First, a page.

One of the biggest sustainability challenges in produce is the wax-coated cardboard boxes, according to Dunn. “One of our produce suppliers came out with a box that’s recyclable. They call it a climate-proof box, and it seems like it is plastic from the outside, but it’s recyclable with your corrugated materials. Instead of a wax coating, it’s a plastic coating that comes off,” she says, adding, “We also have had some successes going with collapsible plastic crates.”

“That’s a good example of a produce area where Suzanne brought the concern to us,” says Wadsworth. Almost six years ago, Wegmans started using IFCO reusable plastic containers to drive reduction, he explains, acknowledging their limitations. “What we learned when we piloted our RPC program was that there were certain SKUs where it just doesn’t work. Some things you do need heavy corrugated boxes. If there’s a category or SKU where an RPC would work well, I think the buyers would move forward with it, but we’ll never sacrifice product freshness or quality just to have it in a more sustainable container,” says Wadsworth.

Grapes have proven a real challenge, according to Dunn. “We’ve tried so many different containers, but it keeps coming back to the same one that is not recyclable. And the same goes for fish. What are you going to pack the fish in with ice that’s practical, other than Styrofoam? You need to take shipping weights into account among other issues. So it’s pretty hard to go to zero waste,” she says.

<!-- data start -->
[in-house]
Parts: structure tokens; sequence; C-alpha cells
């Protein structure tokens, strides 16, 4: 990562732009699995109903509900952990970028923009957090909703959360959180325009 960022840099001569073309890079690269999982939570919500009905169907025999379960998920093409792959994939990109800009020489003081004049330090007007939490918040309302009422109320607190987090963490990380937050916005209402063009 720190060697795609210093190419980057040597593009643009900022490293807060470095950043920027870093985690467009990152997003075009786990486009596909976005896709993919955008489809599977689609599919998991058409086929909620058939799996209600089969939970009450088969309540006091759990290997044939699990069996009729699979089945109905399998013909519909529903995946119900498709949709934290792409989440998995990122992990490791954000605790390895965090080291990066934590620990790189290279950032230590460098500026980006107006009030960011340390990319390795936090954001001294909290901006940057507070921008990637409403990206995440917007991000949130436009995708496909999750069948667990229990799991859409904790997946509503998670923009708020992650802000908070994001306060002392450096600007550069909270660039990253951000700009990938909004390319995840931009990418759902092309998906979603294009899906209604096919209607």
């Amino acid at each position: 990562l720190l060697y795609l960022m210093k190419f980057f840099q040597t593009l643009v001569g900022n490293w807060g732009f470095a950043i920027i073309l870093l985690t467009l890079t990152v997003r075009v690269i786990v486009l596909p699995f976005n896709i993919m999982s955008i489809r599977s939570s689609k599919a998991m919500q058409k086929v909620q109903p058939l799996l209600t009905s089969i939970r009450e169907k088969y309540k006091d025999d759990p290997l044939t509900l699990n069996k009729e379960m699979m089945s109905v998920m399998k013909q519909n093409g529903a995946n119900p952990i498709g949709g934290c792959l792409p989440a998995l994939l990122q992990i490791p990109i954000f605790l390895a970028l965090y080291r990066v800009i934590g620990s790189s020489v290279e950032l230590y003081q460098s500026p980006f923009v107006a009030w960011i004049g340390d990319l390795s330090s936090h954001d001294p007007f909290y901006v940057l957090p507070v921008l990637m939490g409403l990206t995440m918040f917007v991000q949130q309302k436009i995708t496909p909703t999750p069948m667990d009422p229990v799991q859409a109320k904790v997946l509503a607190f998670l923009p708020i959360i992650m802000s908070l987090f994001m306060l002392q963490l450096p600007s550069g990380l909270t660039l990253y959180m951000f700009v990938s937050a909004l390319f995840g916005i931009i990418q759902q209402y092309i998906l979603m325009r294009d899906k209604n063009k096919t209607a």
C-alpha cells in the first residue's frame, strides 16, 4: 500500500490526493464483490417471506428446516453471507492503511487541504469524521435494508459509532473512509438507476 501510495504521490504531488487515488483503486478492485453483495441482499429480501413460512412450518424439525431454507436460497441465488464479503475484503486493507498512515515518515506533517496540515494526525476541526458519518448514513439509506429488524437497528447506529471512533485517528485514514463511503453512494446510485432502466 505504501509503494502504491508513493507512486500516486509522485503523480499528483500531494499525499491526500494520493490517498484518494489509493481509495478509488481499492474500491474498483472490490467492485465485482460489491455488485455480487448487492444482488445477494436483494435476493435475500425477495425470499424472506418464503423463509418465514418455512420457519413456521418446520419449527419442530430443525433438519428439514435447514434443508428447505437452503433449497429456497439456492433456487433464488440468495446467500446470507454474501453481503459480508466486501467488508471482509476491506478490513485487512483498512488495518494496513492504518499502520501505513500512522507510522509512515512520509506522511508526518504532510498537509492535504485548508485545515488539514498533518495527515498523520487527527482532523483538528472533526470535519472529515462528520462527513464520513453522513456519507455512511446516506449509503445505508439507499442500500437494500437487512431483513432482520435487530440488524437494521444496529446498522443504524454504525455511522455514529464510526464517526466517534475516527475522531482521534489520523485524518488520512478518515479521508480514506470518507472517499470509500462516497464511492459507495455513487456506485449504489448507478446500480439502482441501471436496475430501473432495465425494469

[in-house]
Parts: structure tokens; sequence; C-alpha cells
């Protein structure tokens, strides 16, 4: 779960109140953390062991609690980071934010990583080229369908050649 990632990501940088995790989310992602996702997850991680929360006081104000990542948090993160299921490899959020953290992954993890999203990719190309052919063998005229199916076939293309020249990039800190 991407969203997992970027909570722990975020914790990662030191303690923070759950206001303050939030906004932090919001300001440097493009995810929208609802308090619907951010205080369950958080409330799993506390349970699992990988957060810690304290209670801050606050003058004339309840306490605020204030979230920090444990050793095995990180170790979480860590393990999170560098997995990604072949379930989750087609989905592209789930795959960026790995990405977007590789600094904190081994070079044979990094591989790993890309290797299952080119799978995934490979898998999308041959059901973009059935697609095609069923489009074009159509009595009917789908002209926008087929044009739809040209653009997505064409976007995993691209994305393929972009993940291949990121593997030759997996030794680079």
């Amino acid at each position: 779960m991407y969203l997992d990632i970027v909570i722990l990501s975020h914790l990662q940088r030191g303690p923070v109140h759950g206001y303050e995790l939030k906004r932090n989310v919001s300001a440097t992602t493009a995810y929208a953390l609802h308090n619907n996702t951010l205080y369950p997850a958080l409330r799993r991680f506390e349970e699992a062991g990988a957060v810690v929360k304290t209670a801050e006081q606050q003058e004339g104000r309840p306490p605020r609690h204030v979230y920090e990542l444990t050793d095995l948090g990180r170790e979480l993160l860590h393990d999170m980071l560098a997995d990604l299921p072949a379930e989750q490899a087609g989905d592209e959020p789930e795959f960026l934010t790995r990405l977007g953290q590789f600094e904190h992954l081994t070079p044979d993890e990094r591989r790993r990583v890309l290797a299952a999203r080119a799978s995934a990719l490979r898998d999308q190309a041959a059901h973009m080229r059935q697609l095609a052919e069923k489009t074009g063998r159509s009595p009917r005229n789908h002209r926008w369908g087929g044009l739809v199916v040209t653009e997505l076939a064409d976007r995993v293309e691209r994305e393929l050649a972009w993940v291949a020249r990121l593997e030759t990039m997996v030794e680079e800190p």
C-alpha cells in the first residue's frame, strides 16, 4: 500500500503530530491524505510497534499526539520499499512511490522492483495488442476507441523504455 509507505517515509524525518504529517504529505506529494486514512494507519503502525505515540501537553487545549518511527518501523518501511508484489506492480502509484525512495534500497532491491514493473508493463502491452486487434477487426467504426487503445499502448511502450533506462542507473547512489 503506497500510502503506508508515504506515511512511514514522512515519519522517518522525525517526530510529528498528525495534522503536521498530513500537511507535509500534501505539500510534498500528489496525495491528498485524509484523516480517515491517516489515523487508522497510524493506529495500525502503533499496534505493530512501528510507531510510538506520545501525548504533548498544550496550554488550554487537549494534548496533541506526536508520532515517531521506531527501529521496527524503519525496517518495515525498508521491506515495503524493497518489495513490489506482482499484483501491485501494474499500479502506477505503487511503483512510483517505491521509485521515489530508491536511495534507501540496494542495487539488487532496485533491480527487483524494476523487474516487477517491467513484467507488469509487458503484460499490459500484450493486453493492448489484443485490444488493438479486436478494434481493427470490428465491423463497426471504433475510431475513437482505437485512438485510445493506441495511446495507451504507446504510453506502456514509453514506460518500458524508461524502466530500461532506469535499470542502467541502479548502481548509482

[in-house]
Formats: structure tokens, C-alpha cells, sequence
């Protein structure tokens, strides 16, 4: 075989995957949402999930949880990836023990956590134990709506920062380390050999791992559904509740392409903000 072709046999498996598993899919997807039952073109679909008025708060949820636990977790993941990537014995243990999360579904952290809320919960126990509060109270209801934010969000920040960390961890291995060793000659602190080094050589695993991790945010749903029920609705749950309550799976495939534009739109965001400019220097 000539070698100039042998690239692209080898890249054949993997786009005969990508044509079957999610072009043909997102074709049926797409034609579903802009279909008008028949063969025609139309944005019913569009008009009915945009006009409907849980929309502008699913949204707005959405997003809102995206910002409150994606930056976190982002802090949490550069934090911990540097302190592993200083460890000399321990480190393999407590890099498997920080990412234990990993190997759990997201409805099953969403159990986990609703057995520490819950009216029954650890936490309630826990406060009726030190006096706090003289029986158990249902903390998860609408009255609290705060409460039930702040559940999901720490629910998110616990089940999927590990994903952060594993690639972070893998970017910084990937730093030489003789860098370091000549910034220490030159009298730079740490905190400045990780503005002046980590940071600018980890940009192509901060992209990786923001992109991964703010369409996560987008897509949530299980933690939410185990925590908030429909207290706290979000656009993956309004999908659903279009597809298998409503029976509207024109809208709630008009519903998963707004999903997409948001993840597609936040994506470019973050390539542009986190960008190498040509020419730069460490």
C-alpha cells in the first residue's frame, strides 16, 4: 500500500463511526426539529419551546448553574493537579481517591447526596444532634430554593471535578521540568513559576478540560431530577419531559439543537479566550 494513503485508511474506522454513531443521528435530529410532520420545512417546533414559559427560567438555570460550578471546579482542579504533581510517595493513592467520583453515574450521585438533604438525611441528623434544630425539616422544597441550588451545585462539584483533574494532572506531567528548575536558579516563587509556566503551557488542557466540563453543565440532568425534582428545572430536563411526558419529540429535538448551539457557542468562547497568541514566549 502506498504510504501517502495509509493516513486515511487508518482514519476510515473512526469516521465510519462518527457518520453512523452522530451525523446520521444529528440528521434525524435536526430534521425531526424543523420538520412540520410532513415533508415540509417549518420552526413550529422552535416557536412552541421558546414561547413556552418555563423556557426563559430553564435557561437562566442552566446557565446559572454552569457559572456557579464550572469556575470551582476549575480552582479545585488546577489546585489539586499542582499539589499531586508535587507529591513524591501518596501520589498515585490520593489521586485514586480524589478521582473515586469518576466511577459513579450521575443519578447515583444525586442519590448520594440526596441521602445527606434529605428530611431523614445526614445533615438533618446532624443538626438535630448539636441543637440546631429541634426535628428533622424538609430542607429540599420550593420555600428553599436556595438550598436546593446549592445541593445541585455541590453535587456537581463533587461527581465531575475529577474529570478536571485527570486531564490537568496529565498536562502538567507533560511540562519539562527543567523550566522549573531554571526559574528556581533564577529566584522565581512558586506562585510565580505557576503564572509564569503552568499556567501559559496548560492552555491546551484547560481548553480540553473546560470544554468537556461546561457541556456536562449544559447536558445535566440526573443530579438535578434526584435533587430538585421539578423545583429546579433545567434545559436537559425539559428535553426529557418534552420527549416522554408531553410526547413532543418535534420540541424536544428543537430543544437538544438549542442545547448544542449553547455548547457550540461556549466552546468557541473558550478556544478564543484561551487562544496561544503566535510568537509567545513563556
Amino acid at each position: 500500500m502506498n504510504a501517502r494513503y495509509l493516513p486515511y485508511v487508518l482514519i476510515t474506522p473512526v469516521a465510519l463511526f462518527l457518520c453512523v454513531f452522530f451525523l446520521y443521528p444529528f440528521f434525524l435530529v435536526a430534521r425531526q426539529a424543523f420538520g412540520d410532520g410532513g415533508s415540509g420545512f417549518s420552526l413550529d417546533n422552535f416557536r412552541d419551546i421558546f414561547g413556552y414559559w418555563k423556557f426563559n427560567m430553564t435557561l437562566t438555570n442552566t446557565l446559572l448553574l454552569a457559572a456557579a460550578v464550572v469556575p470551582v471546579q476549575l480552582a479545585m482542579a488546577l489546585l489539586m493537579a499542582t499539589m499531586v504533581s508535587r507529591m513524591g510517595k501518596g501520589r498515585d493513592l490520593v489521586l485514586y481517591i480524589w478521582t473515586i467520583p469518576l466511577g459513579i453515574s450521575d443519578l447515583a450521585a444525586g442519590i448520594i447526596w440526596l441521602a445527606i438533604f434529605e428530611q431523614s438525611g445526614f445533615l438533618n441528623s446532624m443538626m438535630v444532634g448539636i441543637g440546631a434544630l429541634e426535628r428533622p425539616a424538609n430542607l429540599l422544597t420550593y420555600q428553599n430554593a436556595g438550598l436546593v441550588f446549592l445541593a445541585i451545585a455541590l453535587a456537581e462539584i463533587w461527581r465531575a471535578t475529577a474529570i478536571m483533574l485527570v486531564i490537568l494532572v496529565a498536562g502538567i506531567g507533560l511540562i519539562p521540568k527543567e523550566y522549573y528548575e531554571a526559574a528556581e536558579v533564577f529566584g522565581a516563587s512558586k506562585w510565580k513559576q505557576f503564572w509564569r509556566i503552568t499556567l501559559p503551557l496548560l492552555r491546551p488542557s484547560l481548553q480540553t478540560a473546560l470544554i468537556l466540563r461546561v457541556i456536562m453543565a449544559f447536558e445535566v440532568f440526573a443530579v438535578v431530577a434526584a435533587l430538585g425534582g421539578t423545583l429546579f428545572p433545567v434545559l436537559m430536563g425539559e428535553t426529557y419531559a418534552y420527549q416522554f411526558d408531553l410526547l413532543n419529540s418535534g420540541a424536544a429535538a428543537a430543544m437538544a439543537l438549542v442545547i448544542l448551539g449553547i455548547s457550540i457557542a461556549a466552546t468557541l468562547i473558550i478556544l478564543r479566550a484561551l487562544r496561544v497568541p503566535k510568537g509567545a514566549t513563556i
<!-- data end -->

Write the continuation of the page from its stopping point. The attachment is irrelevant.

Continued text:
Such decisions also must factor in the customer when moving to reduce food waste through the supply chain. “We faced customer uproar when we tried to stop corn husking in the store,” says Wadsworth. “Local farmers are going to just use whatever is available to them at a very low cost. And in the summer you get corn with husks and customers do husking in the store. Many stores brought it back in, so now we contend with all the husks,” he says. At the same time, it creates an atmosphere like a farmers market in your store, notes Colleluori.

This is a good example of where Wegmans tried using RPCs but freshness suffered, according to Wadsworth. However, there may be another solution. “Our buyer learned that Rosemont Farms [a division of CH Robinson, based in Minneapolis, MN] was trying to pilot an Eco-crate for corn, and made a recommendation for us to buy it,” he explains, adding, “It’s this kind of relationship that’s been fostered with the folks in the company to seek sustainable ways to make a difference. Yes, go buy that Eco-crate. It’s not that all corn must come in that box. Let’s try it on a few different growers and we’ll see how it works. And that’s the stage we’re in now,” he says.
The employees have really embraced sustainability. “We thought employees were going to fight us on sustainability measures. It’s more labor, and other excuses,” says Wadsworth. “Where I get traction is on the business side. Once they get a couple of wins under their belt, they feel empowered to do more to the point where you can’t keep up with it,” he says, adding, “That’s a good problem to have.”